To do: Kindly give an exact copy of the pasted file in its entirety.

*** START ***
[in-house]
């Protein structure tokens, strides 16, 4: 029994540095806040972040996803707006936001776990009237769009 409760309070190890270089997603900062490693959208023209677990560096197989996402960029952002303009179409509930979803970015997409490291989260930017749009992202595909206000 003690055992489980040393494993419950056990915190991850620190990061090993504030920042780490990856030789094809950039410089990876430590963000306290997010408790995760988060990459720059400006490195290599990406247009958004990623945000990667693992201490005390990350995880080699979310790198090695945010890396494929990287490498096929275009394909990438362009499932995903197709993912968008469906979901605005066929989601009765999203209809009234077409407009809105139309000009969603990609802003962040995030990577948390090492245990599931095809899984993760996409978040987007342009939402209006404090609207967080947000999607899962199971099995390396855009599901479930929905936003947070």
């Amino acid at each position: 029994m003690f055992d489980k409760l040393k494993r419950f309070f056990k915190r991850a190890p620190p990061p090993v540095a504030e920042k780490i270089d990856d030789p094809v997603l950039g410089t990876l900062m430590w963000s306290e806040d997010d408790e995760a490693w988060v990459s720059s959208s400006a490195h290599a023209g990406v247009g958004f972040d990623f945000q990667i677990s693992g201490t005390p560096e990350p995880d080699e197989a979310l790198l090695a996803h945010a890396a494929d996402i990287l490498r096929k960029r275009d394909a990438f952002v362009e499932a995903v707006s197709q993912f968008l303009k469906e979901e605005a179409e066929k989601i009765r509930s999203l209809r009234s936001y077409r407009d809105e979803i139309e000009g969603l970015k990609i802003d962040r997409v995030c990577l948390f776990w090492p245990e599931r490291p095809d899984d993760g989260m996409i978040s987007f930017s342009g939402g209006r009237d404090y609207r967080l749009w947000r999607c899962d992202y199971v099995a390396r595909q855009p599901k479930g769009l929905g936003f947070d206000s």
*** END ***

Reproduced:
[in-house]
């Protein structure tokens, strides 16, 4: 029994540095806040972040996803707006936001776990009237769009 409760309070190890270089997603900062490693959208023209677990560096197989996402960029952002303009179409509930979803970015997409490291989260930017749009992202595909206000 003690055992489980040393494993419950056990915190991850620190990061090993504030920042780490990856030789094809950039410089990876430590963000306290997010408790995760988060990459720059400006490195290599990406247009958004990623945000990667693992201490005390990350995880080699979310790198090695945010890396494929990287490498096929275009394909990438362009499932995903197709993912968008469906979901605005066929989601009765999203209809009234077409407009809105139309000009969603990609802003962040995030990577948390090492245990599931095809899984993760996409978040987007342009939402209006404090609207967080947000999607899962199971099995390396855009599901479930929905936003947070």
């Amino acid at each position: 029994m003690f055992d489980k409760l040393k494993r419950f309070f056990k915190r991850a190890p620190p990061p090993v540095a504030e920042k780490i270089d990856d030789p094809v997603l950039g410089t990876l900062m430590w963000s306290e806040d997010d408790e995760a490693w988060v990459s720059s959208s400006a490195h290599a023209g990406v247009g958004f972040d990623f945000q990667i677990s693992g201490t005390p560096e990350p995880d080699e197989a979310l790198l090695a996803h945010a890396a494929d996402i990287l490498r096929k960029r275009d394909a990438f952002v362009e499932a995903v707006s197709q993912f968008l303009k469906e979901e605005a179409e066929k989601i009765r509930s999203l209809r009234s936001y077409r407009d809105e979803i139309e000009g969603l970015k990609i802003d962040r997409v995030c990577l948390f776990w090492p245990e599931r490291p095809d899984d993760g989260m996409i978040s987007f930017s342009g939402g209006r009237d404090y609207r967080l749009w947000r999607c899962d992202y199971v099995a390396r595909q855009p599901k479930g769009l929905g936003f947070d206000s």